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Success Counseling: A Guide to Advanced Behavioral Management


As part of our commitment to education and supporting students on their academic and test prep journeys, members of our leadership team regularly share some of their knowledge and wisdom gained from working students as well as their own research. Recently, Chiranjeevi Raghunath posted a brilliant breakdown of metacognition and I was inspired to share a bit about one of my areas of expertise: success counseling as advanced behavior management.

To understand what success counseling is, you have to start with the basics. All humans have needs. Our needs can be basic, like food, water, or sleep, and they can also require something more complex and emotional, like freedom, safety, or fun. Behaviors are the strategies we use to meet our needs. Issues arise when our behaviors come up against “rules”. Even if you successfully control a problematic behavior, you are removing the strategy but the underlying need remains.

For example:  It’s against the rules to throw a ball in the house. Billy threw the ball in the house because he wants to have fun. It’s raining so he can’t go outside. Take the ball away, Billy still needs fun, but he is left with the need but no strategy… Danger lurks!

If we understand that behavior is used to meet needs, we can start to develop a stronger understanding and empathy for behaviors that we find challenging. If behaviors break rules, then in a functional system, behaviors cannot simply be stopped, they must be replaced with better ones that still meet needs.

With that in mind, I’ve listed an array of strategies that we can use to address behaviors of the growing learners in our lives. Keep in mind that all of these approaches are effective, but in different ways and with different risks.


  • Any system in which there are consequences for unwanted behaviors that are not logically linked to them.
  • Emphasis is on control and authority. Compliance is usually out of fear or aversion to the consequence.
  • The behavior may change due to a punishment, but the heart rarely does.
  • The reason to act is external. Internally there is often secret defiance, and disregard or disdain for the rules in the absence of the authority controlling them.


  • Any system in which desired behaviors are solicited by the promise of an external perk not logically linked to the behavior.
  • Emphasis is also on authority and control, as the person with power controls access to the reward.
  • Compliance occurs because the desire for the reward eclipses other needs.
  • Behavior may change, but it is almost universally temporary, and the reward will most certainly be expected (if not increased in value or substance) next time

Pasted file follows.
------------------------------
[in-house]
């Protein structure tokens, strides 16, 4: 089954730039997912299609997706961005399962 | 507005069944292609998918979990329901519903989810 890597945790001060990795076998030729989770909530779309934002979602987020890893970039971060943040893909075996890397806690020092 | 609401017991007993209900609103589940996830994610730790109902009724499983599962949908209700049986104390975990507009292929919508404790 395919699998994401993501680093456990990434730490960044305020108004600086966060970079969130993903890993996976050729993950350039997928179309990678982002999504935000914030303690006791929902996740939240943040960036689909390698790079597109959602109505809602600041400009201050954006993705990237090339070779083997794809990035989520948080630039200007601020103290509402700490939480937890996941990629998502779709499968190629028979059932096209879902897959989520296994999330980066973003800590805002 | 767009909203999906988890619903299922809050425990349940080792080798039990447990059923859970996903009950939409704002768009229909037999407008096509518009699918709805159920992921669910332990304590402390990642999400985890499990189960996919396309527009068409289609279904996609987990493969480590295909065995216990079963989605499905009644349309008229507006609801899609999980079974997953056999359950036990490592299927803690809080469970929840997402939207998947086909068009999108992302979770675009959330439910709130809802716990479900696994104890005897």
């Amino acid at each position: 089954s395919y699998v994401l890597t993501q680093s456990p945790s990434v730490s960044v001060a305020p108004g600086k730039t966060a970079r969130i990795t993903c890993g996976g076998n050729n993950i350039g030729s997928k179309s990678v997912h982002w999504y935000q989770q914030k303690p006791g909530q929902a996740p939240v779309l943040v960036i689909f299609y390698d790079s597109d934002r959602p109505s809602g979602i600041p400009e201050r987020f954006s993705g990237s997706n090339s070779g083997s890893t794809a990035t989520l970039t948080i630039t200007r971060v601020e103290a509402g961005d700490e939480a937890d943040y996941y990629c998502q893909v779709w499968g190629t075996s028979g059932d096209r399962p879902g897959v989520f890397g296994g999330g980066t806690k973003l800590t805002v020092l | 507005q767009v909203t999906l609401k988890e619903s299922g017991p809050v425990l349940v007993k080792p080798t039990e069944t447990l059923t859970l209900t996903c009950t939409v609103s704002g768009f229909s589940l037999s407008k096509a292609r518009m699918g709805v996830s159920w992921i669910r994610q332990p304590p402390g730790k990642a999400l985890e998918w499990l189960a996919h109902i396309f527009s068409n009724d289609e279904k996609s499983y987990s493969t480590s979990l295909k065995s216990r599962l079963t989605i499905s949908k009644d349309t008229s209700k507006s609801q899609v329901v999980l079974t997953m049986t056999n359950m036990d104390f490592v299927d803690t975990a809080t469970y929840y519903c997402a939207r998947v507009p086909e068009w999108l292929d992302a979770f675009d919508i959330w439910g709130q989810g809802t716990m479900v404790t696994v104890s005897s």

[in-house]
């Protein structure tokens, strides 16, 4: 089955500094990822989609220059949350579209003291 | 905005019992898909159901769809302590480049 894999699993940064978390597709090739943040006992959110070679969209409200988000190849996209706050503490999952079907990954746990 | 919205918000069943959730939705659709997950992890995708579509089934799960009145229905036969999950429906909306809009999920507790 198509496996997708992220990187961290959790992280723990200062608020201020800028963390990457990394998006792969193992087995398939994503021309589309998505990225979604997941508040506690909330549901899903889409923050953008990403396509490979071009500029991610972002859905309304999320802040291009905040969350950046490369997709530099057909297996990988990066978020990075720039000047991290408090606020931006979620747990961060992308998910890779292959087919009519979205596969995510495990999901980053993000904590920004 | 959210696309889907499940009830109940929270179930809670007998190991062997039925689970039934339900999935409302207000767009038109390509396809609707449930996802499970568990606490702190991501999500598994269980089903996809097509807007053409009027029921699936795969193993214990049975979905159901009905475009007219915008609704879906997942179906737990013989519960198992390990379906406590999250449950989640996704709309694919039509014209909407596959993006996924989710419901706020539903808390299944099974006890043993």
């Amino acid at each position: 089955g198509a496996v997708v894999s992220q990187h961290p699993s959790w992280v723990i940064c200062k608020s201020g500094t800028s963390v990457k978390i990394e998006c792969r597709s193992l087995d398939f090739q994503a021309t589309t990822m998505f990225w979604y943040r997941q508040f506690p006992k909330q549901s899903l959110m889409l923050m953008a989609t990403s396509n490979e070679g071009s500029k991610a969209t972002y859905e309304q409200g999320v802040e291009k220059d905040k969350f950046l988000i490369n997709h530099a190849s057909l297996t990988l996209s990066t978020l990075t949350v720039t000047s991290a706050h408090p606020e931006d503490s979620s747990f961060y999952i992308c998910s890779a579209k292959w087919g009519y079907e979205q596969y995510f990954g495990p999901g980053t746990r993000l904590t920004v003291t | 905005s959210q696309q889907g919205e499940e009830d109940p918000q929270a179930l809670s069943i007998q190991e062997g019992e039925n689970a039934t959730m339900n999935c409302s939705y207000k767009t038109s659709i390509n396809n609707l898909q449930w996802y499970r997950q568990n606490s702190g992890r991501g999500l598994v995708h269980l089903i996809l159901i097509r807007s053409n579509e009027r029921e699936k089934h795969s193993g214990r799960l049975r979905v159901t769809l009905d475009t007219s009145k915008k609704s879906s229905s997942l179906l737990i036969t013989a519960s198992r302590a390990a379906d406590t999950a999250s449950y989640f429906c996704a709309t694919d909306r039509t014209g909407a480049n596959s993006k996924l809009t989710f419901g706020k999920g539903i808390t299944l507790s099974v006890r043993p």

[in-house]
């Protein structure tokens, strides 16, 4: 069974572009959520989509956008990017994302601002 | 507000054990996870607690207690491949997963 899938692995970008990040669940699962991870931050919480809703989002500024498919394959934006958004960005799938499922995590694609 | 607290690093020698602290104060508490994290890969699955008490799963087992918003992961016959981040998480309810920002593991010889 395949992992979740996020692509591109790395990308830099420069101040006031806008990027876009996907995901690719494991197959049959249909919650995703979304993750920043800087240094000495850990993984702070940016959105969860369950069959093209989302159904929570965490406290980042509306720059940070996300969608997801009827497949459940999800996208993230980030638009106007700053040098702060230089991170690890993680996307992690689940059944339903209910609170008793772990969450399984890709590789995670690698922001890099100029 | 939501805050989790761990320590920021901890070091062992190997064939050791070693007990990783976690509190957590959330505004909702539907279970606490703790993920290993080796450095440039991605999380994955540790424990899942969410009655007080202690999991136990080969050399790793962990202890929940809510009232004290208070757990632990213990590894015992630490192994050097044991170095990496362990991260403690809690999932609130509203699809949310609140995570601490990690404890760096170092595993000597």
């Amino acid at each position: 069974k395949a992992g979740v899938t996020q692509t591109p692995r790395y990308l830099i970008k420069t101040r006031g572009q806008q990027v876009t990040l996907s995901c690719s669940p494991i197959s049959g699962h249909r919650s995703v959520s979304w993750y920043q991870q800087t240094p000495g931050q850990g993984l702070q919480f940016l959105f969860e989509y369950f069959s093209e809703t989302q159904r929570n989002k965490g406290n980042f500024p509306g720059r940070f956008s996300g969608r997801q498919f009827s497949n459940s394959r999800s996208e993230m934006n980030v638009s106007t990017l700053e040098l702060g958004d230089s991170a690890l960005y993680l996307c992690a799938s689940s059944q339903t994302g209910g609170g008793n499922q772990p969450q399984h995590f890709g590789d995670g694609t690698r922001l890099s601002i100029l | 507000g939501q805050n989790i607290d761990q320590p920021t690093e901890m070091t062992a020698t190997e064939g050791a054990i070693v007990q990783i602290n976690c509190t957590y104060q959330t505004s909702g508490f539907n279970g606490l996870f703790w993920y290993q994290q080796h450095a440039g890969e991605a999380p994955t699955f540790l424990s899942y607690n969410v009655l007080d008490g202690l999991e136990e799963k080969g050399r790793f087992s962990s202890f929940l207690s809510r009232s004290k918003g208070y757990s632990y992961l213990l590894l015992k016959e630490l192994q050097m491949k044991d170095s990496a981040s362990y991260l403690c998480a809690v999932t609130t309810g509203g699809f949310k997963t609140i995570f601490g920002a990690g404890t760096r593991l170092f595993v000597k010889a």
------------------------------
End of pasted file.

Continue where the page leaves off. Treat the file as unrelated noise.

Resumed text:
• Again, the reason to act is external, and the absence of the reward acts as a punishment.


  • Any system in which feelings are manipulated through moralizing, should-statements (ethos), or framing.
  • “You should have known better.” – “I expected more of you at your age.” – “Look what you did.” – “No mother should have to go through this for her child.” Etc.
  • Emphasis is on negative emotions. The negative effect on a child’s sense of self can be profound.
  • False dilemma: either change the behavior or accept the narrative of personal “badness.”
  • The reason to act is to avoid inner turmoil and toxicity.

The Buddy Approach

  • A system in which compliance is gained because of a special relationship between you and the child. You are the “cool” caregiver who allows freedoms and access that others don’t, provided that the appearance of compliance with bigger systems is kept up when it matters.
  • Emphasis is on maintaining rapport. More clearly reflects needs of the caregiver than those of the child.
  • Compliance occurs out of a desire to defend the special arrangement and protect freedom
  • System is ripe for codependency, distrust of true authority, and collapse when any real need for compliance is warranted
  • Self discipline, respect for the reason behind rules, and adult problem solving skills are near impossible to cultivate in this process.


  • A system in which logical, natural consequences follow undesirable behaviors.
  • Emphasis is on framing the connection between action and outcome. Restitution is necessary to transition through the situation, with growth contingent on the locus of control.
  • Motivation for compliance may be split and is wholly dependent on the effectiveness of the guide.
  • Overall, a significant;y more growth-oriented system than punishment, but still only influential to big picture emotional development under key conditions.

Success Counseling

  • The aim of a Success Counselor is to change the heart, which will motivate a change in behavior.
  • Central premise:  Effective discipline consists of
    • Stopping one behavior
    • Starting another that fits with stated expectations but will also help the child get what he or she wants.
  • There is no discipline system that will work long term if it is geared toward getting a child to bend to your will without meeting his or her needs as well.
  • The goal is to manage the child using the least amount of power necessary to resolve the dilemma. The use of power ultimately stems from weakness.
  • The whole point of discipline is for a child to take responsibility for his or her actions. If successful, the child becomes the one deciding when freedom is withdrawn and when privileges will be restored.
  • Responsibility → choices → power.

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